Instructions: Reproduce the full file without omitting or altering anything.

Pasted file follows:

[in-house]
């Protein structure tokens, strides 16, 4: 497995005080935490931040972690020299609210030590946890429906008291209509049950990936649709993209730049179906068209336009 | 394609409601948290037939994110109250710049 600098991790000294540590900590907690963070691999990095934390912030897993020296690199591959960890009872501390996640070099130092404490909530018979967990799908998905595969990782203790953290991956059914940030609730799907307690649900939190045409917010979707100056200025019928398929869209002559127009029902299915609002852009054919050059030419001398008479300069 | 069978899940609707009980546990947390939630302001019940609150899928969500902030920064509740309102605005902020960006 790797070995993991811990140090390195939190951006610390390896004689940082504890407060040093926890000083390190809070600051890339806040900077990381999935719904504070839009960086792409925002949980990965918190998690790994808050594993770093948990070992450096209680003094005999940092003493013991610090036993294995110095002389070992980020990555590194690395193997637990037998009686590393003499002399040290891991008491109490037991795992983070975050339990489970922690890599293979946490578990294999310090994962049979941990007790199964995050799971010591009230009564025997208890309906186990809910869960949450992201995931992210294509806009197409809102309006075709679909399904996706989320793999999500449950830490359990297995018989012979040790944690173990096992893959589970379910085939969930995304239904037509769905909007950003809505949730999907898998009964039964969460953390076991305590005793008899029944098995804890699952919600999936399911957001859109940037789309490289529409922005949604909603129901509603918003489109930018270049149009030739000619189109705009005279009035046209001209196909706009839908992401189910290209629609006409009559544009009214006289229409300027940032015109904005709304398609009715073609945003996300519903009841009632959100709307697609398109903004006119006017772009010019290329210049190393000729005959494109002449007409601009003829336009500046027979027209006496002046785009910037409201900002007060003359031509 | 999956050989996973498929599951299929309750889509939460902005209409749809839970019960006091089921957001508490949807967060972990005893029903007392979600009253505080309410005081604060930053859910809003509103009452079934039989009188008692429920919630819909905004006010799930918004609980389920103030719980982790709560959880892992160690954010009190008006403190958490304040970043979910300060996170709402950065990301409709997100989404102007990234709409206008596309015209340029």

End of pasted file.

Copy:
[in-house]
């Protein structure tokens, strides 16, 4: 497995005080935490931040972690020299609210030590946890429906008291209509049950990936649709993209730049179906068209336009 | 394609409601948290037939994110109250710049 600098991790000294540590900590907690963070691999990095934390912030897993020296690199591959960890009872501390996640070099130092404490909530018979967990799908998905595969990782203790953290991956059914940030609730799907307690649900939190045409917010979707100056200025019928398929869209002559127009029902299915609002852009054919050059030419001398008479300069 | 069978899940609707009980546990947390939630302001019940609150899928969500902030920064509740309102605005902020960006 790797070995993991811990140090390195939190951006610390390896004689940082504890407060040093926890000083390190809070600051890339806040900077990381999935719904504070839009960086792409925002949980990965918190998690790994808050594993770093948990070992450096209680003094005999940092003493013991610090036993294995110095002389070992980020990555590194690395193997637990037998009686590393003499002399040290891991008491109490037991795992983070975050339990489970922690890599293979946490578990294999310090994962049979941990007790199964995050799971010591009230009564025997208890309906186990809910869960949450992201995931992210294509806009197409809102309006075709679909399904996706989320793999999500449950830490359990297995018989012979040790944690173990096992893959589970379910085939969930995304239904037509769905909007950003809505949730999907898998009964039964969460953390076991305590005793008899029944098995804890699952919600999936399911957001859109940037789309490289529409922005949604909603129901509603918003489109930018270049149009030739000619189109705009005279009035046209001209196909706009839908992401189910290209629609006409009559544009009214006289229409300027940032015109904005709304398609009715073609945003996300519903009841009632959100709307697609398109903004006119006017772009010019290329210049190393000729005959494109002449007409601009003829336009500046027979027209006496002046785009910037409201900002007060003359031509 | 999956050989996973498929599951299929309750889509939460902005209409749809839970019960006091089921957001508490949807967060972990005893029903007392979600009253505080309410005081604060930053859910809003509103009452079934039989009188008692429920919630819909905004006010799930918004609980389920103030719980982790709560959880892992160690954010009190008006403190958490304040970043979910300060996170709402950065990301409709997100989404102007990234709409206008596309015209340029």